both in biological and in robotic systems because efficient communica-
tion requires tight co-evolution between the signal emitted and the re-
sponse elicited [17]. Furthermore, most communication systems are also
costly because of the energy required for signal production [32] and/or
increased competition for resources resulting from the transmitted infor-
mation. For example, if organisms decide to communicate the location of
a limited food source, individuals may pay a cost due to decreased food
intake. In these situations, communication is another example of altruism
and its evolvability and efficiency may depend on the four evolutionary
conditions mentioned above.
We therefore set up an experimental scenario for comparing the four evo-
lutionary conditions where communication provides both benefits and
costs [8]. We used teams of 10 s-bots that could forage in an environ-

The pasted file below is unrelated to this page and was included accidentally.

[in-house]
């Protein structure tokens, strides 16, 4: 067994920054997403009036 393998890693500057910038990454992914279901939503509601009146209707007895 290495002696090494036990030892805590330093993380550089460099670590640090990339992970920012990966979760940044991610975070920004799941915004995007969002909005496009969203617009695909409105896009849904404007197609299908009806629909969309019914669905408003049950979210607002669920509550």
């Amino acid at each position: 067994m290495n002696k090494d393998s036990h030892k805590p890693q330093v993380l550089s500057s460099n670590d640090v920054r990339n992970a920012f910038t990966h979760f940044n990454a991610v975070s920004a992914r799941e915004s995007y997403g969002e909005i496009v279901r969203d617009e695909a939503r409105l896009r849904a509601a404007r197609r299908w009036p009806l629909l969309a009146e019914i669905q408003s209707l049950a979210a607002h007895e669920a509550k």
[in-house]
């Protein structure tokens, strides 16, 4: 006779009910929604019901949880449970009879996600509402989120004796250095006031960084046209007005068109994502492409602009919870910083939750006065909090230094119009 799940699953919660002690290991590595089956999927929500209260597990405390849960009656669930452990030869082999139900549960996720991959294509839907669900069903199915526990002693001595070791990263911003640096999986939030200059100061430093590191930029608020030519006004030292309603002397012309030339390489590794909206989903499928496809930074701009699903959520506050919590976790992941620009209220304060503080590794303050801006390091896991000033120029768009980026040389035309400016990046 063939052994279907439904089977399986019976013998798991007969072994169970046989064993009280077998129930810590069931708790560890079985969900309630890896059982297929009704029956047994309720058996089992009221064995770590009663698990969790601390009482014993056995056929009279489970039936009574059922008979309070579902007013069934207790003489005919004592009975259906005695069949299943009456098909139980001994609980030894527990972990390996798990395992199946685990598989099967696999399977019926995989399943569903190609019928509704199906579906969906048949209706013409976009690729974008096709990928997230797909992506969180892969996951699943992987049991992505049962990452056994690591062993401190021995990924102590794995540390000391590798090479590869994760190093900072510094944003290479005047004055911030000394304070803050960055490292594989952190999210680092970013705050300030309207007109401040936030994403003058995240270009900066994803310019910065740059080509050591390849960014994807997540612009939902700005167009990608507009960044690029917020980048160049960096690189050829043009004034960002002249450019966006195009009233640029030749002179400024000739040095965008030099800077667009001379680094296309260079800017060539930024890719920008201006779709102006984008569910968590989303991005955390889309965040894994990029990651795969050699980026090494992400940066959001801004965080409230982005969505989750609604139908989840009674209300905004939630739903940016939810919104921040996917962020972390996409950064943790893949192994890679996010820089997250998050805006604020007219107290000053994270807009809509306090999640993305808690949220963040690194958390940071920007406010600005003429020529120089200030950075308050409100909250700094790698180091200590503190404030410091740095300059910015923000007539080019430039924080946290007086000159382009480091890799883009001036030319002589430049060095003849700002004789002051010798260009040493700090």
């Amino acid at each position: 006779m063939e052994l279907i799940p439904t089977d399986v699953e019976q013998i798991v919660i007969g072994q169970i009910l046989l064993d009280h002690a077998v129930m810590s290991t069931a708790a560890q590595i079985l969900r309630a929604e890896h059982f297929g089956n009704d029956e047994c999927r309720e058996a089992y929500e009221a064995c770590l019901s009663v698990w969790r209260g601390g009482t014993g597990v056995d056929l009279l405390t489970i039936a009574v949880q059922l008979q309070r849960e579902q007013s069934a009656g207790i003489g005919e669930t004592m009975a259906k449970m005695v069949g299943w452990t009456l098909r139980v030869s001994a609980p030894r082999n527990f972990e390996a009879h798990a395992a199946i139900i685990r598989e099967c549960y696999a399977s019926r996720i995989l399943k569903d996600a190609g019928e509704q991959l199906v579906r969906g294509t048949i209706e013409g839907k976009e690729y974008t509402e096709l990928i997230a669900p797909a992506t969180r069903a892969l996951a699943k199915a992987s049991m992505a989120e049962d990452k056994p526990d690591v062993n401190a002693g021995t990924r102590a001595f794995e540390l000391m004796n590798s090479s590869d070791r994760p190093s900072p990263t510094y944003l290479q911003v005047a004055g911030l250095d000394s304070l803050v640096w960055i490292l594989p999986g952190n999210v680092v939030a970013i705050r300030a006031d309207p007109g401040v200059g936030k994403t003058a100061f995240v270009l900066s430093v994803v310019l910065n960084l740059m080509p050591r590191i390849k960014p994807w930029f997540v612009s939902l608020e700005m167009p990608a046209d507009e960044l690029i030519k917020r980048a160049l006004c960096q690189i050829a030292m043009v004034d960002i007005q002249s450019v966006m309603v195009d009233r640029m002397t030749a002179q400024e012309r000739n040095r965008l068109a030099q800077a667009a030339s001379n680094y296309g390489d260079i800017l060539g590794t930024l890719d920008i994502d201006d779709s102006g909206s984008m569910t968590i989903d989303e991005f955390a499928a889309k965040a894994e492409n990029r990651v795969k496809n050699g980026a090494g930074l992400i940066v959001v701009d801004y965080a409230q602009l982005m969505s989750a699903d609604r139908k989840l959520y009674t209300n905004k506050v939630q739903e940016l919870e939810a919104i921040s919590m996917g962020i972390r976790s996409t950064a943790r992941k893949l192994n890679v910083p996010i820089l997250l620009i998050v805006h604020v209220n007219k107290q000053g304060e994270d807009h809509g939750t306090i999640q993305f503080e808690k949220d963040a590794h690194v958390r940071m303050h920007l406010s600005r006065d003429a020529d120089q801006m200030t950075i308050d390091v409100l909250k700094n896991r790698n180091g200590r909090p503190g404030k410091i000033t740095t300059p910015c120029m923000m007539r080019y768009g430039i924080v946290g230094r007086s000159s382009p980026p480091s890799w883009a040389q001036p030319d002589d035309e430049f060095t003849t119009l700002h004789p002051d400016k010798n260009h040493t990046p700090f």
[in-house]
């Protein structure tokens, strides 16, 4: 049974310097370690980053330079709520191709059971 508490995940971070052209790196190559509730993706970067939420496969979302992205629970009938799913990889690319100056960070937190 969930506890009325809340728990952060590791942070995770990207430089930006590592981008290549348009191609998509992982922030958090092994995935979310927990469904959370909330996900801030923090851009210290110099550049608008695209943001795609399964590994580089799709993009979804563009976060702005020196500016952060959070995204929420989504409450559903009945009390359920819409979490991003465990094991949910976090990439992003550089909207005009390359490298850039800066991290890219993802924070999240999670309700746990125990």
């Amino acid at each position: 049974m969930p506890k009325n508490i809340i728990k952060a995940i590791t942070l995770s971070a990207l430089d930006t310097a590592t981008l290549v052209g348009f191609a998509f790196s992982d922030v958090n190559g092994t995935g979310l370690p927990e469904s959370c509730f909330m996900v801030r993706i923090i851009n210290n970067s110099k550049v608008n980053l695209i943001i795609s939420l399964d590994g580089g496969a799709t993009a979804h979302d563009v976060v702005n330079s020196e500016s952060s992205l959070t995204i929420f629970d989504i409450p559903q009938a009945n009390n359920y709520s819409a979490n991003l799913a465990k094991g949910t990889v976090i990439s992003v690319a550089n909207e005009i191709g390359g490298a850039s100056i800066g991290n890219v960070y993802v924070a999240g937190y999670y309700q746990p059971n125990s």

ment containing a food and a poison source that both emitted red light
(figure 7). Under such circumstances, foraging efficiency could poten-
tially be increased if robots transmitted information on food and poison
location. However, such communication also incurred direct costs to the
signaler because it resulted in higher robot density and increased compe-
tition and interference nearby the food (i.e., spatial constraints around
the food source allowed a maximum of 8 robots out of 10 to feed simulta-
neously and resulted in robots sometimes pushing each other away from
the food). Thus, while beneficial to other team members, signaling of
a food location effectively constituted a costly act because it decreased
the food intake of signaling robots. This setting thus mimics the natural
situation where communicating almost invariably incurs costs in terms
of signal production or increased competition for resources.
The experiments were conducted multiple times using a physics-based
simulator which accurately models the dynamical properties of the s-